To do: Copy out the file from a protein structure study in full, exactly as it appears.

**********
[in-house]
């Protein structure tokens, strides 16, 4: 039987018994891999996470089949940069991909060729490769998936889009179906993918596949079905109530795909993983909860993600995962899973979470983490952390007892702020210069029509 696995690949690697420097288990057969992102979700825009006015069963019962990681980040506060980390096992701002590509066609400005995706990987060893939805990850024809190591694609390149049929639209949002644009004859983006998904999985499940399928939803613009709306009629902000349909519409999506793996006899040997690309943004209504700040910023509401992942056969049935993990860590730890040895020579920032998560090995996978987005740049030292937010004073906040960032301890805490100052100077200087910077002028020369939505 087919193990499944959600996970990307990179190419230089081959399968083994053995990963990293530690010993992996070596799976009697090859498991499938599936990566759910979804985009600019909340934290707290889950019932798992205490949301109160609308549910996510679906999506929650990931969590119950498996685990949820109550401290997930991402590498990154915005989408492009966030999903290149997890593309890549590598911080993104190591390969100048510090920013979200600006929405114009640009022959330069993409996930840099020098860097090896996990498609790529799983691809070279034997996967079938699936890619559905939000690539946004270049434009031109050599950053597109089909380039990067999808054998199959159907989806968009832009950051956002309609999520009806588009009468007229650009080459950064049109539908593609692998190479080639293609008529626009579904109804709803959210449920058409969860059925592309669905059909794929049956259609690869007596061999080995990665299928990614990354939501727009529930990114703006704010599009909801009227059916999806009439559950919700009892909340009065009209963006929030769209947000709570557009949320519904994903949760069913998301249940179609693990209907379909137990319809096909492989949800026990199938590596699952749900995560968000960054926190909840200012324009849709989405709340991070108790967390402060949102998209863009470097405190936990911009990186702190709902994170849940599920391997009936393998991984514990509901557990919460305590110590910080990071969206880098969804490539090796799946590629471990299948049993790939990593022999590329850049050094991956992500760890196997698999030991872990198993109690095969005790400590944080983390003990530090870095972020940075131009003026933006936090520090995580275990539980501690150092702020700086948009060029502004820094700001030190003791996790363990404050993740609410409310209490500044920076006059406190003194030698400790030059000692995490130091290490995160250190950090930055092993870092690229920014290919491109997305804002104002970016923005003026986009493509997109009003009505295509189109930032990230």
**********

[in-house]
């Protein structure tokens, strides 16, 4: 039987018994891999996470089949940069991909060729490769998936889009179906993918596949079905109530795909993983909860993600995962899973979470983490952390007892702020210069029509 696995690949690697420097288990057969992102979700825009006015069963019962990681980040506060980390096992701002590509066609400005995706990987060893939805990850024809190591694609390149049929639209949002644009004859983006998904999985499940399928939803613009709306009629902000349909519409999506793996006899040997690309943004209504700040910023509401992942056969049935993990860590730890040895020579920032998560090995996978987005740049030292937010004073906040960032301890805490100052100077200087910077002028020369939505 087919193990499944959600996970990307990179190419230089081959399968083994053995990963990293530690010993992996070596799976009697090859498991499938599936990566759910979804985009600019909340934290707290889950019932798992205490949301109160609308549910996510679906999506929650990931969590119950498996685990949820109550401290997930991402590498990154915005989408492009966030999903290149997890593309890549590598911080993104190591390969100048510090920013979200600006929405114009640009022959330069993409996930840099020098860097090896996990498609790529799983691809070279034997996967079938699936890619559905939000690539946004270049434009031109050599950053597109089909380039990067999808054998199959159907989806968009832009950051956002309609999520009806588009009468007229650009080459950064049109539908593609692998190479080639293609008529626009579904109804709803959210449920058409969860059925592309669905059909794929049956259609690869007596061999080995990665299928990614990354939501727009529930990114703006704010599009909801009227059916999806009439559950919700009892909340009065009209963006929030769209947000709570557009949320519904994903949760069913998301249940179609693990209907379909137990319809096909492989949800026990199938590596699952749900995560968000960054926190909840200012324009849709989405709340991070108790967390402060949102998209863009470097405190936990911009990186702190709902994170849940599920391997009936393998991984514990509901557990919460305590110590910080990071969206880098969804490539090796799946590629471990299948049993790939990593022999590329850049050094991956992500760890196997698999030991872990198993109690095969005790400590944080983390003990530090870095972020940075131009003026933006936090520090995580275990539980501690150092702020700086948009060029502004820094700001030190003791996790363990404050993740609410409310209490500044920076006059406190003194030698400790030059000692995490130091290490995160250190950090930055092993870092690229920014290919491109997305804002104002970016923005003026986009493509997109009003009505295509189109930032990230």